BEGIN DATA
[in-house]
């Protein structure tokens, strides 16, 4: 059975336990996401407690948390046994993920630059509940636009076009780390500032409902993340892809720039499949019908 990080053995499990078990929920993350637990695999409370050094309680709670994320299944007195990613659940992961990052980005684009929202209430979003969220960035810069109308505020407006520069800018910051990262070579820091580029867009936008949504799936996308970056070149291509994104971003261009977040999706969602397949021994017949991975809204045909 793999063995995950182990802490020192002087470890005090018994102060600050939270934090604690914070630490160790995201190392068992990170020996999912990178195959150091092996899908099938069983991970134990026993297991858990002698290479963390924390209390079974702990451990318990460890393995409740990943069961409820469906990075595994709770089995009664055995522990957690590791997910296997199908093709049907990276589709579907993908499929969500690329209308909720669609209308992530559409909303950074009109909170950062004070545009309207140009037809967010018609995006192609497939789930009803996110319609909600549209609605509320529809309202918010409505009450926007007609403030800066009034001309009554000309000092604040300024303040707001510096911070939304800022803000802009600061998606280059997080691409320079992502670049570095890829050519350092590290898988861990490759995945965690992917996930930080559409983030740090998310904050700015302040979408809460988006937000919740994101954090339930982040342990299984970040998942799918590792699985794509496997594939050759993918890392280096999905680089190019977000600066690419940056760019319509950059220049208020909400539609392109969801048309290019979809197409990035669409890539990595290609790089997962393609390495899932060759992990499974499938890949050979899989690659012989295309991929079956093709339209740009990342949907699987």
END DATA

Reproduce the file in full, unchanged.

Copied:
[in-house]
């Protein structure tokens, strides 16, 4: 059975336990996401407690948390046994993920630059509940636009076009780390500032409902993340892809720039499949019908 990080053995499990078990929920993350637990695999409370050094309680709670994320299944007195990613659940992961990052980005684009929202209430979003969220960035810069109308505020407006520069800018910051990262070579820091580029867009936008949504799936996308970056070149291509994104971003261009977040999706969602397949021994017949991975809204045909 793999063995995950182990802490020192002087470890005090018994102060600050939270934090604690914070630490160790995201190392068992990170020996999912990178195959150091092996899908099938069983991970134990026993297991858990002698290479963390924390209390079974702990451990318990460890393995409740990943069961409820469906990075595994709770089995009664055995522990957690590791997910296997199908093709049907990276589709579907993908499929969500690329209308909720669609209308992530559409909303950074009109909170950062004070545009309207140009037809967010018609995006192609497939789930009803996110319609909600549209609605509320529809309202918010409505009450926007007609403030800066009034001309009554000309000092604040300024303040707001510096911070939304800022803000802009600061998606280059997080691409320079992502670049570095890829050519350092590290898988861990490759995945965690992917996930930080559409983030740090998310904050700015302040979408809460988006937000919740994101954090339930982040342990299984970040998942799918590792699985794509496997594939050759993918890392280096999905680089190019977000600066690419940056760019319509950059220049208020909400539609392109969801048309290019979809197409990035669409890539990595290609790089997962393609390495899932060759992990499974499938890949050979899989690659012989295309991929079956093709339209740009990342949907699987």